# Electric Force/ Electrical Fields

1. Feb 6, 2009

### xswtxoj

1. The problem statement, all variables and given/known data

An electron is released a short distance above earth's surface. A 2ndelectron directly below it excerts an electrostatic force on the 1st electron just great enough to cancel the gravitational force on it How far below the 1st electron is the 2nd?

2. Relevant equations

F= Ke (q1)(q2)/r^2

3. The attempt at a solution

2. Feb 6, 2009

### DukeLuke

Since the two forces are acting in opposite directions and you want them to add to zero you can set your gravity force equation equal to the electric force equation. Then you should be able to solve for the distance "r".

3. Feb 6, 2009

### xswtxoj

Can you write it out for me? I don't quite understand what you mean!

4. Feb 6, 2009

### DukeLuke

Well the force of gravity on the 1st electron is can be found using $F=ma$ where "a" = g = acceleration due to gravity 9.8 $\frac{m}{s^2}$. You already have the equation for the force between the two electrons due to their charge. Since you want the forces to be equal(becuase they are opposing and cancel each other out) you can set both of these equations equal to each other. Then the only variable you won't know in this combined equation should be r which is the distance between the paritcles' centers. Your equation should look something like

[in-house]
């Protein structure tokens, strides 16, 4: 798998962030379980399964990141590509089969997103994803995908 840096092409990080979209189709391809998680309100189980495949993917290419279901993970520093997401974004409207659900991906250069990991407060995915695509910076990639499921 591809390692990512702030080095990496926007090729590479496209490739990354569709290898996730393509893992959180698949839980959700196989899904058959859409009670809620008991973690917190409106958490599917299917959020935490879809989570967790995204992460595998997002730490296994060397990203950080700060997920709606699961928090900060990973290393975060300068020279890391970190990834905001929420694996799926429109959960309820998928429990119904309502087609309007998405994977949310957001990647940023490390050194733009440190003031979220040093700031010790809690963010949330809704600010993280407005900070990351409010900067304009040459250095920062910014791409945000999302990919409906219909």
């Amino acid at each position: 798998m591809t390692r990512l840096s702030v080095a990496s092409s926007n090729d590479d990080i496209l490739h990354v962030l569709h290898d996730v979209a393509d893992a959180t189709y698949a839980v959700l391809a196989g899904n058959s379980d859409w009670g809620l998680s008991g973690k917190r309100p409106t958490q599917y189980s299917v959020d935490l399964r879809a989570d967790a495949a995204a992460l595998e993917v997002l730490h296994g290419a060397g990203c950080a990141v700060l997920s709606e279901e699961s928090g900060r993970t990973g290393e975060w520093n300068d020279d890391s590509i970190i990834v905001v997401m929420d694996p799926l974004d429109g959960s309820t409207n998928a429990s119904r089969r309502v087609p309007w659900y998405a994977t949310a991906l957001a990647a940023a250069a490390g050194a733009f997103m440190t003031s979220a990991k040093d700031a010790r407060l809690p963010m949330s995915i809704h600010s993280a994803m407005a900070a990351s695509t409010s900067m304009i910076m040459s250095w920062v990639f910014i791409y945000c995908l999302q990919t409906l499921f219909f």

$$mg = \frac{q_1 q_2}{4 \pi \epsilon_0 r^2}$$

5. Feb 7, 2009

### xswtxoj

how would u solve this problem if no numbers are given? i really dont get this?

6. Feb 7, 2009

### xswtxoj

what u said so i set up the equation and to cancel is like Keqq= Frsq then qq=mg4 pi Eo rsq, then cancel all like terms, to have Ke=F=mg4 pi Eo?

7. Feb 7, 2009

8. Feb 7, 2009

### xswtxoj

considering that its an electron as 1.6 x 10^-19, and ur finding the distances, how would u apply that to the 2 equations above?

9. Feb 7, 2009

### LowlyPion

DukeLuke gave you the equation. So look up the mass.

Solve for R.

10. Feb 7, 2009

### xswtxoj

can the equation be used as q1q2/ 4 pi (8.85x 10 ^-12 ) r sq,,,, the 8.85 be used for E0?

11. Feb 7, 2009

### LowlyPion

Yes. Of course.

12. Feb 7, 2009

### xswtxoj

is i use the $$mg = \frac{q_1 q_2}{4 \pi \epsilon_0 r^2}$$ then would it be: 9.8= 1.6 E -19 sq/ 4 (3.14)(8.85 E -12) r2, then cross multiply to get 9.8 x 4 x 3.14 x 8.85xE-12 (r sq) = 1.6x10-19 sq then get 1.089E -9 (r sq) = 2.56x -38 then divide to isolate r sq, then solve for r to get 4.84E -15